Holbrooke On Afghan Conflict, Planned Drawdown
ROBERT SIEGEL, host:
Ambassador Richard Holbrooke is the U.S. special representative for Afghanistan and Pakistan. He's at a conference in Madrid with special representatives for the region from 31 other countries, and they're discussing diplomatic and assistance programs for the Afghans. Ambassador Holbrooke, welcome to the program.
Ambassador RICHARD HOLBROOKE (U.S. Special Representative for Afghanistan and Pakistan): It's great to be back with you.
SIEGEL: And before hearing about Madrid, a question about today's news, the firings of the Afghan intelligence chief and the interior minister. Do you share President Karzai's judgment that they're responsible for failing to prevent the bombing of the peace jirga in Kabul?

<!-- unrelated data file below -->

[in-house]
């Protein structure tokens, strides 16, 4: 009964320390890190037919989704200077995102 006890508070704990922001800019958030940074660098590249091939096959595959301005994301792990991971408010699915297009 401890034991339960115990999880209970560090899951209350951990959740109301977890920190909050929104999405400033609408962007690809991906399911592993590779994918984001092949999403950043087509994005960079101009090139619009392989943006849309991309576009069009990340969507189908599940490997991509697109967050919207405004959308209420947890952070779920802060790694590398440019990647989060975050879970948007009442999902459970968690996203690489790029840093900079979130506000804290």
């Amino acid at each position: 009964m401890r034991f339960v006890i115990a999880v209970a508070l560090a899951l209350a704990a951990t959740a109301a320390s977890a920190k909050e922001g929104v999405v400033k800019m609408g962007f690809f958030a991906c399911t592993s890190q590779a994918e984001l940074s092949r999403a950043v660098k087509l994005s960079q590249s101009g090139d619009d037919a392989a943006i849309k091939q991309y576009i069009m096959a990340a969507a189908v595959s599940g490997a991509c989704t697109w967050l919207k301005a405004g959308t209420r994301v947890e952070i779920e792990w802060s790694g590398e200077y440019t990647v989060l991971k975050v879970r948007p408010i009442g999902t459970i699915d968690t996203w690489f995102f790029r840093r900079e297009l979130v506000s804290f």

Amb. HOLBROOKE: Are you asking me if I share it?
Amb. HOLBROOKE: I'm not going to reach any personal judgment on that kind of thing. It's an internal matter. Ministers come and go from governments. Both interior minister Atmar and intelligence chief Saleh are people I've worked with closely, as have many of my colleagues in the U.S. government. But people come and go. Nobody is indispensible. And we look forward to working with their successors.
SIEGEL: Just before leaving this point, though, is it your sense that the Afghan government has some bench strength there? People as good as those whove been let go, who can do the job?
Amb. HOLBROOKE: They have plenty of bench strength.